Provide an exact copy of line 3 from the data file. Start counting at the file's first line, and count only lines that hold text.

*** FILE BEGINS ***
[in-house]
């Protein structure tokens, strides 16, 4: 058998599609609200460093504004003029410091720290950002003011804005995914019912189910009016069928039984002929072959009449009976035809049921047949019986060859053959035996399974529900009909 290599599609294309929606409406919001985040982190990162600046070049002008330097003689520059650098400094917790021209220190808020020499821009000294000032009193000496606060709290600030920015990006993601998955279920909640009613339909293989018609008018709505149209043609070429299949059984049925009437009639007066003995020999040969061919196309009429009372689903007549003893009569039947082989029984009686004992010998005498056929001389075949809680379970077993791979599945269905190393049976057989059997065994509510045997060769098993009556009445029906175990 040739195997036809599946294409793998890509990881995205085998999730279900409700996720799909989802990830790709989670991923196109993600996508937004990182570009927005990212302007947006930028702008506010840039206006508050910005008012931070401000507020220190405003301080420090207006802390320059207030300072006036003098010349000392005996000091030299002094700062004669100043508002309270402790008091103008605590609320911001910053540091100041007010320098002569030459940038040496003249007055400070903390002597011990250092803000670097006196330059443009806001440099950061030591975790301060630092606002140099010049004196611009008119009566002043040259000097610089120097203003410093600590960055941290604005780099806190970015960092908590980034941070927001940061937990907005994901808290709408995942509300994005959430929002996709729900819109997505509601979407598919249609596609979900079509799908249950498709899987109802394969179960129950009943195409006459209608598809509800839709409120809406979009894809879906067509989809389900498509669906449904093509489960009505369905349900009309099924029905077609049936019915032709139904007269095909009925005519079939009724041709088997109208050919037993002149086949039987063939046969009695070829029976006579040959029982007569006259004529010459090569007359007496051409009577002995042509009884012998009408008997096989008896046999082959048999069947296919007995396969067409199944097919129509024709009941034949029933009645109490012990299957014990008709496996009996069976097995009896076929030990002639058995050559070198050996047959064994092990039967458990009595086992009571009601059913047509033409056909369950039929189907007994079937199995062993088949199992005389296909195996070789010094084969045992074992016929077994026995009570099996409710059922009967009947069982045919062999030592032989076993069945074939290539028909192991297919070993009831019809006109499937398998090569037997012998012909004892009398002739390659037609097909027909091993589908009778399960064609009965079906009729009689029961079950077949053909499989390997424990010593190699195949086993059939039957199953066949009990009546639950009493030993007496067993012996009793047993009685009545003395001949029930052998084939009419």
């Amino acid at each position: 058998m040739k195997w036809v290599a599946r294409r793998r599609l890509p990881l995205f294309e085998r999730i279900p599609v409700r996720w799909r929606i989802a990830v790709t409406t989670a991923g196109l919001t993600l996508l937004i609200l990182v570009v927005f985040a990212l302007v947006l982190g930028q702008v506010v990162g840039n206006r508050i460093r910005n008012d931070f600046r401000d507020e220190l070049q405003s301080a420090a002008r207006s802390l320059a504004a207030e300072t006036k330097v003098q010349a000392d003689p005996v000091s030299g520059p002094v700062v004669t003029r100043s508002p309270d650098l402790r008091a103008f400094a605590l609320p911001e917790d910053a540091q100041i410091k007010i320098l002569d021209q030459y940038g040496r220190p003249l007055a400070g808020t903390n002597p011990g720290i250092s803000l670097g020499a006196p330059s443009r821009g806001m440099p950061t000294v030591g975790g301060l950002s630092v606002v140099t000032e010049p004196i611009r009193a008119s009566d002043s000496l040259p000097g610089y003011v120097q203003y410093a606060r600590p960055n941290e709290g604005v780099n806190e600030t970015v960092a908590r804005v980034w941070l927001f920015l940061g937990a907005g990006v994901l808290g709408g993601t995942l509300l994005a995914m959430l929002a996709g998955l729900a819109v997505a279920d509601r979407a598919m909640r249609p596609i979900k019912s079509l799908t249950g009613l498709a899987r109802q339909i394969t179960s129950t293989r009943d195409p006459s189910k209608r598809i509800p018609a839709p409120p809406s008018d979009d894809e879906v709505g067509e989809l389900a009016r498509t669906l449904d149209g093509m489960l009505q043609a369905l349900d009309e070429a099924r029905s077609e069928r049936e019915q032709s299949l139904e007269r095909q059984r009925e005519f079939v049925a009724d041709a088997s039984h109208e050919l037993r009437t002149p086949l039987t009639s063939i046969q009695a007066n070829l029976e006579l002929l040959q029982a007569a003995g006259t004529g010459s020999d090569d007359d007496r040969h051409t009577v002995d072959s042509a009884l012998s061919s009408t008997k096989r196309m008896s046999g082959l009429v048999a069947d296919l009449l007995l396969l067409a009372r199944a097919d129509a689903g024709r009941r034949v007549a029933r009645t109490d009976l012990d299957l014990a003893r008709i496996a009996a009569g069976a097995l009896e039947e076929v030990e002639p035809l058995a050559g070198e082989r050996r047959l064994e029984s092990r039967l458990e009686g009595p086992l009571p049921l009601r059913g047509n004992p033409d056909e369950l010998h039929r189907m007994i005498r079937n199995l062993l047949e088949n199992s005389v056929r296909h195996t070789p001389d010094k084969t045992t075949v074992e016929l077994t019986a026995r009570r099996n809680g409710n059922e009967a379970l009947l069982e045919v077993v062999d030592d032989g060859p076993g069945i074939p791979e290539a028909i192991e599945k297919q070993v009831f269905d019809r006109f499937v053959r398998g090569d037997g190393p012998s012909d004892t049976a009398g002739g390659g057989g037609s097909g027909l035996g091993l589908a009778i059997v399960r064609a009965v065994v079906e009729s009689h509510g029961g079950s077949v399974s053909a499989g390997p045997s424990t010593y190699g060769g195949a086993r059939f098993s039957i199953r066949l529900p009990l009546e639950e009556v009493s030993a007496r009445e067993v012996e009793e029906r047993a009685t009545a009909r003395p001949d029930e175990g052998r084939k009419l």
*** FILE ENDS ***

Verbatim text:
């Amino acid at each position: 058998m040739k195997w036809v290599a599946r294409r793998r599609l890509p990881l995205f294309e085998r999730i279900p599609v409700r996720w799909r929606i989802a990830v790709t409406t989670a991923g196109l919001t993600l996508l937004i609200l990182v570009v927005f985040a990212l302007v947006l982190g930028q702008v506010v990162g840039n206006r508050i460093r910005n008012d931070f600046r401000d507020e220190l070049q405003s301080a420090a002008r207006s802390l320059a504004a207030e300072t006036k330097v003098q010349a000392d003689p005996v000091s030299g520059p002094v700062v004669t003029r100043s508002p309270d650098l402790r008091a103008f400094a605590l609320p911001e917790d910053a540091q100041i410091k007010i320098l002569d021209q030459y940038g040496r220190p003249l007055a400070g808020t903390n002597p011990g720290i250092s803000l670097g020499a006196p330059s443009r821009g806001m440099p950061t000294v030591g975790g301060l950002s630092v606002v140099t000032e010049p004196i611009r009193a008119s009566d002043s000496l040259p000097g610089y003011v120097q203003y410093a606060r600590p960055n941290e709290g604005v780099n806190e600030t970015v960092a908590r804005v980034w941070l927001f920015l940061g937990a907005g990006v994901l808290g709408g993601t995942l509300l994005a995914m959430l929002a996709g998955l729900a819109v997505a279920d509601r979407a598919m909640r249609p596609i979900k019912s079509l799908t249950g009613l498709a899987r109802q339909i394969t179960s129950t293989r009943d195409p006459s189910k209608r598809i509800p018609a839709p409120p809406s008018d979009d894809e879906v709505g067509e989809l389900a009016r498509t669906l449904d149209g093509m489960l009505q043609a369905l349900d009309e070429a099924r029905s077609e069928r049936e019915q032709s299949l139904e007269r095909q059984r009925e005519f079939v049925a009724d041709a088997s039984h109208e050919l037993r009437t002149p086949l039987t009639s063939i046969q009695a007066n070829l029976e006579l002929l040959q029982a007569a003995g006259t004529g010459s020999d090569d007359d007496r040969h051409t009577v002995d072959s042509a009884l012998s061919s009408t008997k096989r196309m008896s046999g082959l009429v048999a069947d296919l009449l007995l396969l067409a009372r199944a097919d129509a689903g024709r009941r034949v007549a029933r009645t109490d009976l012990d299957l014990a003893r008709i496996a009996a009569g069976a097995l009896e039947e076929v030990e002639p035809l058995a050559g070198e082989r050996r047959l064994e029984s092990r039967l458990e009686g009595p086992l009571p049921l009601r059913g047509n004992p033409d056909e369950l010998h039929r189907m007994i005498r079937n199995l062993l047949e088949n199992s005389v056929r296909h195996t070789p001389d010094k084969t045992t075949v074992e016929l077994t019986a026995r009570r099996n809680g409710n059922e009967a379970l009947l069982e045919v077993v062999d030592d032989g060859p076993g069945i074939p791979e290539a028909i192991e599945k297919q070993v009831f269905d019809r006109f499937v053959r398998g090569d037997g190393p012998s012909d004892t049976a009398g002739g390659g057989g037609s097909g027909l035996g091993l589908a009778i059997v399960r064609a009965v065994v079906e009729s009689h509510g029961g079950s077949v399974s053909a499989g390997p045997s424990t010593y190699g060769g195949a086993r059939f098993s039957i199953r066949l529900p009990l009546e639950e009556v009493s030993a007496r009445e067993v012996e009793e029906r047993a009685t009545a009909r003395p001949d029930e175990g052998r084939k009419l």